A beautiful example of the ammonite Dactylioceras that swam the shallow seas of the Jurassic period, over 180 million years ago.
It is thought that Dactylioceras was a slow-swimming scavenging ammonite based on flow-tank experiments - however, its poor swimming skills didn't prevent it from becoming one of prehistory's most successful ammonite species. Dactylioceras, as a species, managed to survive for over 100 million years (five hundred times longer than we've been on the planet) - only dying out in the mass extinction event that also killed off the dinosaurs sixty-five million years ago.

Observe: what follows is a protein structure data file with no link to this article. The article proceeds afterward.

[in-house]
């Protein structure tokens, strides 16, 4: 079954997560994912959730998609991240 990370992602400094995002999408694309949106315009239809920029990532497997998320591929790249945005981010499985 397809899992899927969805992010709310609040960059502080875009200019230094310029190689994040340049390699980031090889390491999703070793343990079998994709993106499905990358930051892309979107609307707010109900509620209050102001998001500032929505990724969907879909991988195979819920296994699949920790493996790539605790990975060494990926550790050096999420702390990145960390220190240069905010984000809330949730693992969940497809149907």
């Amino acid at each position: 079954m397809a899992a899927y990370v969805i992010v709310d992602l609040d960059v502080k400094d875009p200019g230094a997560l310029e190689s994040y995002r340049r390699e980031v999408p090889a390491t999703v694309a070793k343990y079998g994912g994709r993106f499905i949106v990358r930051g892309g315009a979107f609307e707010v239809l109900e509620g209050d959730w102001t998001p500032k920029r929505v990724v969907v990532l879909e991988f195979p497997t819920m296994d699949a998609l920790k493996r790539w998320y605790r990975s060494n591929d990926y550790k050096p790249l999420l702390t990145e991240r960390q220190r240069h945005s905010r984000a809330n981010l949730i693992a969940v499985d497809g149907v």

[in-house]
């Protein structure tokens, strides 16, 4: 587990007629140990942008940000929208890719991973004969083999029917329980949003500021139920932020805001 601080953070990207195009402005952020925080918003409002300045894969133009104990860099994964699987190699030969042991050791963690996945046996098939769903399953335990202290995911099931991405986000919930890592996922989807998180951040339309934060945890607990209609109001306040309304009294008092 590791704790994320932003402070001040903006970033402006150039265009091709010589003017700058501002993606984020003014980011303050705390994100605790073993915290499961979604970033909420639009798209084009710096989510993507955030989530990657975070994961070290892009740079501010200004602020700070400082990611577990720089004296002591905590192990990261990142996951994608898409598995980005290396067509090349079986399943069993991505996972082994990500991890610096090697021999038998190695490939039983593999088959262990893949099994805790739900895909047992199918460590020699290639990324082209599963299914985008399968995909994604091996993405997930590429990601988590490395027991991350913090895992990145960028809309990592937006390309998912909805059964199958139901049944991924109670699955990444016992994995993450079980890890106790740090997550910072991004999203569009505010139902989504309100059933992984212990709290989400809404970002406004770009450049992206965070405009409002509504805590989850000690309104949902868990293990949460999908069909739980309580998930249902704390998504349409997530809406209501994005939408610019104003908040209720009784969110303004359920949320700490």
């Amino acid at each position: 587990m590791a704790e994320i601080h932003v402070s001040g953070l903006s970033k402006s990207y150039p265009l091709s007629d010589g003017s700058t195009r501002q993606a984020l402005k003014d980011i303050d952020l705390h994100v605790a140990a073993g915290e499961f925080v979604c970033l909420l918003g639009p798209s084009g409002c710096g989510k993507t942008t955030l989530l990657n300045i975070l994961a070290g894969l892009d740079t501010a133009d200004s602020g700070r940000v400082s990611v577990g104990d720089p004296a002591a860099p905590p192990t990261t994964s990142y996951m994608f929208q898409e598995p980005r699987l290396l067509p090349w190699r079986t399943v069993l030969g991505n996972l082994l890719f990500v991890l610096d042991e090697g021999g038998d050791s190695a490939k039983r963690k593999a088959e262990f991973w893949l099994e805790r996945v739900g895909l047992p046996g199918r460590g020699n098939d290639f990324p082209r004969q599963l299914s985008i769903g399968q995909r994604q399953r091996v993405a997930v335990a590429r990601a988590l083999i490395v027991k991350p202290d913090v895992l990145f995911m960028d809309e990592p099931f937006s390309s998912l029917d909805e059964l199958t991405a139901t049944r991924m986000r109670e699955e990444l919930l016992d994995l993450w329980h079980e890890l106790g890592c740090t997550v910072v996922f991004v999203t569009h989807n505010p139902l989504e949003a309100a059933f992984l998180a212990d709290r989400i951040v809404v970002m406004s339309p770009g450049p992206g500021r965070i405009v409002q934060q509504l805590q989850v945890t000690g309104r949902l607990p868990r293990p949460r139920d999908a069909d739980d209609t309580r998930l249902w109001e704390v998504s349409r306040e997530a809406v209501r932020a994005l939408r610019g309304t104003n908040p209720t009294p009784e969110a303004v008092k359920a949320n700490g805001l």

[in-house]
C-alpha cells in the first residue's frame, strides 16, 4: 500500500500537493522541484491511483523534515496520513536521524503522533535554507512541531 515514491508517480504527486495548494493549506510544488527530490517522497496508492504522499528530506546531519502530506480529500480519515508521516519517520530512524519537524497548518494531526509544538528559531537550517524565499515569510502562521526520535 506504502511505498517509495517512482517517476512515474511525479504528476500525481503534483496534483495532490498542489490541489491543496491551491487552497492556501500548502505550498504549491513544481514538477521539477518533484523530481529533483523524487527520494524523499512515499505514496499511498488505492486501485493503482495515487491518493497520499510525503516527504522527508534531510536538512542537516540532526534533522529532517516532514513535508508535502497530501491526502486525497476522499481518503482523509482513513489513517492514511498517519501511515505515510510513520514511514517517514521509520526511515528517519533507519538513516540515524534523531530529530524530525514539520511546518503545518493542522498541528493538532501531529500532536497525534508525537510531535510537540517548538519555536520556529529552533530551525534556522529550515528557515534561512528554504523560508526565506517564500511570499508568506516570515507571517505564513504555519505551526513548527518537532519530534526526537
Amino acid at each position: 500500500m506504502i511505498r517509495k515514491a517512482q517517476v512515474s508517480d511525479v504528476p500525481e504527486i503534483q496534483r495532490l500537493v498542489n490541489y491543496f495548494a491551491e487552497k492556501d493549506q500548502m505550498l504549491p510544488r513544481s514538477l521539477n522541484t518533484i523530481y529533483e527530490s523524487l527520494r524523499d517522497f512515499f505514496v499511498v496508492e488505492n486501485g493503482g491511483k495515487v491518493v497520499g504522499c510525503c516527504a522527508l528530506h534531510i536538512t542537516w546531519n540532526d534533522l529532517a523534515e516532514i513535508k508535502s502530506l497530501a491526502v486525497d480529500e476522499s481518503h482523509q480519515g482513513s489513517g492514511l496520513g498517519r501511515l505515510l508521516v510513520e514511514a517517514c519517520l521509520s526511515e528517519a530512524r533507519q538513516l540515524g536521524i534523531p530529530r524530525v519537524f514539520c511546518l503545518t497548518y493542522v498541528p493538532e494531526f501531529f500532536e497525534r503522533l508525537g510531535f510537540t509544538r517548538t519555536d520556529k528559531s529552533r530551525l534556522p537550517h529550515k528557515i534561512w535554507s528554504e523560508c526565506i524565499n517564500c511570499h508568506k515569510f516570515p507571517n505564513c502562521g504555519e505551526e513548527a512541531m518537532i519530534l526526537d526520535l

Frame is around 30cm 24cm in size.
This particular specimen is from Whitby, U.K.
Acquired by Timeless on the UK Mineral and Fossil Market, 2018. Originally discovered in Whitby, UK.